College football’s year of scandals continued this week, with The Ohio State University being the latest guilty program.
In a year when numerous big name college football programs have been sanctioned, the Buckeyes and Coach Jim Tressel have offered the NCAA a prime opportunity to make a resounding statement. The past season incorporated more off the field trouble than most seasons combined. Severe penalties against one of the premier coaches and giants in college athletics could significantly deter other programs and coaches. Unfortunately, I fear that the hypocrisy that is the NCAA won’t do enough.
The number of major football programs that received NCAA sanctions in the past year is startling. Michigan, Auburn, Georgia, Ohio State, USC and North Carolina are all guilty parties and don’t even encompass all the programs that were in NCAA hot water. Something must be done and hitting Ohio State with stiffer sanctions than what was levied against USC is a start.
I’m not naïve to the fact that big time college athletics is a dirty business. It’s about money more than student-athlete’s educations. Winning and losing determines if coaches keep their jobs more than anything else. I understand all this, but how can we allow a coach to cover up a scandal that would have prevented his star quarterback and four other players to play?
It’s one thing for 18- to 22-year-old players to make mistakes, but entirely another when coaches, who clearly know the rules, commit infractions. Players are young, impressionable and some have been told since they were young how great they are at athletics. This type of behavior and age can lead to a “rules don’t apply to me” type of attitude. I’m not giving a free pass to players who violate NCAA rules; I’m simply saying that a coach breaking rules is egregious and should receive harsher punishment.
In 2009, the NCAA suspended Oklahoma State wide receiver Dez Bryant for an entire season for lying to the NCAA about having lunch with Deion Sanders. Having lunch with Sanders doesn’t violate any rules, but lying to the NCAA does and that’s why Bryant was suspended. Doesn’t Tressel deserve worse than a Bryant?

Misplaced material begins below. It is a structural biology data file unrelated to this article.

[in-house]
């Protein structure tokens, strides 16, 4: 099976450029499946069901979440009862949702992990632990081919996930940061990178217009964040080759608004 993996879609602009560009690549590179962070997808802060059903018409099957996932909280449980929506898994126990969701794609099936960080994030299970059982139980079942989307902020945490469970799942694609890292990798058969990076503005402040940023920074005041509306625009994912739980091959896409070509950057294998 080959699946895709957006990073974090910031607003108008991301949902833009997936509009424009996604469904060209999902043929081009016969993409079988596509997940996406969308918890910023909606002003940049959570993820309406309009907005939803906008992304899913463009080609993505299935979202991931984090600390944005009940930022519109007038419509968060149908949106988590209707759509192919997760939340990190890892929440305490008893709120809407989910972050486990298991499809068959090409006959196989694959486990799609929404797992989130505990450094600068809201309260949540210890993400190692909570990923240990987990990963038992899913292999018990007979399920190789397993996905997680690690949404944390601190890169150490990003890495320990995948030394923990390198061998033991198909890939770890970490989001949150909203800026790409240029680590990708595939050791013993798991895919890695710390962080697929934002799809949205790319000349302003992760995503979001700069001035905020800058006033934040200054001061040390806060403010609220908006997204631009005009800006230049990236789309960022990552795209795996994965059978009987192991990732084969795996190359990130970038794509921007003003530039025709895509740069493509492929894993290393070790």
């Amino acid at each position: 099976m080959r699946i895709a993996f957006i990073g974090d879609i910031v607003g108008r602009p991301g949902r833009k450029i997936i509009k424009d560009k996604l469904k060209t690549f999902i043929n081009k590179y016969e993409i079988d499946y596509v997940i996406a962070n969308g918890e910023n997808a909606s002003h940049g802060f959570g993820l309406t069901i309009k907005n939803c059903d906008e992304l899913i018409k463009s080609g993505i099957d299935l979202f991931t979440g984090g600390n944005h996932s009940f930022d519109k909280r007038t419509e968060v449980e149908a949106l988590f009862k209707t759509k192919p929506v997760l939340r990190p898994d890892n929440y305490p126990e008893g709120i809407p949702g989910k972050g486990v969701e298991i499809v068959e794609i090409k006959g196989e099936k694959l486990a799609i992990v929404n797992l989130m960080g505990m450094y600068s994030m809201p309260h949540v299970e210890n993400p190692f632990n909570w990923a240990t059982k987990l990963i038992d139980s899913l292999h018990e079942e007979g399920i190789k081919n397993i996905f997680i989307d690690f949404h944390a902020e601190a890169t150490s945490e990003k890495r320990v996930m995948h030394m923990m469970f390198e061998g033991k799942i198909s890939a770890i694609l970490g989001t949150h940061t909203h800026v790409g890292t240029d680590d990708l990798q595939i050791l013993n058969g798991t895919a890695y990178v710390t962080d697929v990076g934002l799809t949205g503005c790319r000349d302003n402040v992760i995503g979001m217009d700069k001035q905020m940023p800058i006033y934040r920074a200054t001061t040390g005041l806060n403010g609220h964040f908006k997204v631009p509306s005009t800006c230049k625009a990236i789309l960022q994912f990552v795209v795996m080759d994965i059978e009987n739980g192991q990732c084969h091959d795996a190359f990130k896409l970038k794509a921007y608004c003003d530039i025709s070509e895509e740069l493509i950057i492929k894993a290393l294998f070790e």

The questionable decision-making by the NCAA last season regarding Cam Newton and Ohio State made the NCAA look hypocritical. How can you suspend five Buckeye players for games next season, but let them play in this year’s bowl game?
The NCAA has a unique opportunity to send a message to other programs that this type of behavior by coaches is unacceptable and will not be tolerated. By levying heavy sanctions against the biggest athletic department in the country and its coach will set a precedent for the NCAA to follow in the future.
It’s ignorant to think that the NCAA can prevent scandals or violations from happening in college athletics, but the NCAA can take a step in the right direction by bringing the hammer down against Tressel and the Buckeyes. It’s a golden opportunity, I’m just not sure the NCAA will take advantage of it.
Do you agree with Brad? Post your comments below.
Brad M. Thompson, a former college football player and coach, made his return to the Midwest in 2009 after fighting wildfires out West. He earned his master’s degree from the Medill School of Journalism at Northwestern University and covers the Big Ten Conference and Chicago sports. Follow him on Twitter at @Brad_M_Thompson. Find more of Brad’s blogs here.